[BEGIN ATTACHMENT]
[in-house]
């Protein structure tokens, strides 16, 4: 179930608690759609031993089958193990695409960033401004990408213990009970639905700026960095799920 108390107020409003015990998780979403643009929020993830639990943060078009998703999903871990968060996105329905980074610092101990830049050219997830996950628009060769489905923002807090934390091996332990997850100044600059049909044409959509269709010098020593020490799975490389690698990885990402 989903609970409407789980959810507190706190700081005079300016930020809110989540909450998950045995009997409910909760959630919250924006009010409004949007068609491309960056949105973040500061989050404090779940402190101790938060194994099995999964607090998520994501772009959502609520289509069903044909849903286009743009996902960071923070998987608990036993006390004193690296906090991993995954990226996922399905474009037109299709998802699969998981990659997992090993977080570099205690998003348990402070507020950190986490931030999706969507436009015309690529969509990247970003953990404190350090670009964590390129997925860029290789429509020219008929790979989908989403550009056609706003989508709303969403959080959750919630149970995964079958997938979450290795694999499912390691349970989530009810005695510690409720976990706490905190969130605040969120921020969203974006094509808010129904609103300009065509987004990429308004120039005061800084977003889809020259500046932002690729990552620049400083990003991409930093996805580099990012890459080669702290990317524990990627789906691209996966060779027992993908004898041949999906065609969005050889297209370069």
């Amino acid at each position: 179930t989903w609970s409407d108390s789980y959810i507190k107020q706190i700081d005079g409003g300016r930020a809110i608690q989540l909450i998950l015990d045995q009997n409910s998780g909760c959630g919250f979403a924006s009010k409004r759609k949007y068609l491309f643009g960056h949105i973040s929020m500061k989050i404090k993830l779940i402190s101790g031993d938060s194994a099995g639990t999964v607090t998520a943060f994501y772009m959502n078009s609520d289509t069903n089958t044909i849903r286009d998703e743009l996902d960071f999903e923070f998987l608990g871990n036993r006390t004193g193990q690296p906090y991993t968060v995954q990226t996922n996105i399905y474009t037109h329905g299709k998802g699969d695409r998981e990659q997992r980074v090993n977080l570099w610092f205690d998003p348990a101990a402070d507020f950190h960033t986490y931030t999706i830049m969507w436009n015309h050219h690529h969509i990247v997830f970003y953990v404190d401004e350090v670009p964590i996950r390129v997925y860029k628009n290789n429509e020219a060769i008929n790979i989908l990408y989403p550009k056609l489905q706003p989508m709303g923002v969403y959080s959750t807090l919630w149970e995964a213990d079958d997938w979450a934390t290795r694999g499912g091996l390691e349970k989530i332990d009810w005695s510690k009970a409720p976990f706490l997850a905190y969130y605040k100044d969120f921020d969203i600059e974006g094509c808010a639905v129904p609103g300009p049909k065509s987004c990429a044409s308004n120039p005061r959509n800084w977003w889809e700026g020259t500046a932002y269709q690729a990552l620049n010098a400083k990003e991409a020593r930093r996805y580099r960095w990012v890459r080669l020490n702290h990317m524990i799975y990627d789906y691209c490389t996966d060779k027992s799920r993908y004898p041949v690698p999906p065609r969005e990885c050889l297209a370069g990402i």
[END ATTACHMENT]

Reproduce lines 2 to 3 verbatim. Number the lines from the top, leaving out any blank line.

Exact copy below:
């Protein structure tokens, strides 16, 4: 179930608690759609031993089958193990695409960033401004990408213990009970639905700026960095799920 108390107020409003015990998780979403643009929020993830639990943060078009998703999903871990968060996105329905980074610092101990830049050219997830996950628009060769489905923002807090934390091996332990997850100044600059049909044409959509269709010098020593020490799975490389690698990885990402 989903609970409407789980959810507190706190700081005079300016930020809110989540909450998950045995009997409910909760959630919250924006009010409004949007068609491309960056949105973040500061989050404090779940402190101790938060194994099995999964607090998520994501772009959502609520289509069903044909849903286009743009996902960071923070998987608990036993006390004193690296906090991993995954990226996922399905474009037109299709998802699969998981990659997992090993977080570099205690998003348990402070507020950190986490931030999706969507436009015309690529969509990247970003953990404190350090670009964590390129997925860029290789429509020219008929790979989908989403550009056609706003989508709303969403959080959750919630149970995964079958997938979450290795694999499912390691349970989530009810005695510690409720976990706490905190969130605040969120921020969203974006094509808010129904609103300009065509987004990429308004120039005061800084977003889809020259500046932002690729990552620049400083990003991409930093996805580099990012890459080669702290990317524990990627789906691209996966060779027992993908004898041949999906065609969005050889297209370069």
């Amino acid at each position: 179930t989903w609970s409407d108390s789980y959810i507190k107020q706190i700081d005079g409003g300016r930020a809110i608690q989540l909450i998950l015990d045995q009997n409910s998780g909760c959630g919250f979403a924006s009010k409004r759609k949007y068609l491309f643009g960056h949105i973040s929020m500061k989050i404090k993830l779940i402190s101790g031993d938060s194994a099995g639990t999964v607090t998520a943060f994501y772009m959502n078009s609520d289509t069903n089958t044909i849903r286009d998703e743009l996902d960071f999903e923070f998987l608990g871990n036993r006390t004193g193990q690296p906090y991993t968060v995954q990226t996922n996105i399905y474009t037109h329905g299709k998802g699969d695409r998981e990659q997992r980074v090993n977080l570099w610092f205690d998003p348990a101990a402070d507020f950190h960033t986490y931030t999706i830049m969507w436009n015309h050219h690529h969509i990247v997830f970003y953990v404190d401004e350090v670009p964590i996950r390129v997925y860029k628009n290789n429509e020219a060769i008929n790979i989908l990408y989403p550009k056609l489905q706003p989508m709303g923002v969403y959080s959750t807090l919630w149970e995964a213990d079958d997938w979450a934390t290795r694999g499912g091996l390691e349970k989530i332990d009810w005695s510690k009970a409720p976990f706490l997850a905190y969130y605040k100044d969120f921020d969203i600059e974006g094509c808010a639905v129904p609103g300009p049909k065509s987004c990429a044409s308004n120039p005061r959509n800084w977003w889809e700026g020259t500046a932002y269709q690729a990552l620049n010098a400083k990003e991409a020593r930093r996805y580099r960095w990012v890459r080669l020490n702290h990317m524990i799975y990627d789906y691209c490389t996966d060779k027992s799920r993908y004898p041949v690698p999906p065609r969005e990885c050889l297209a370069g990402i």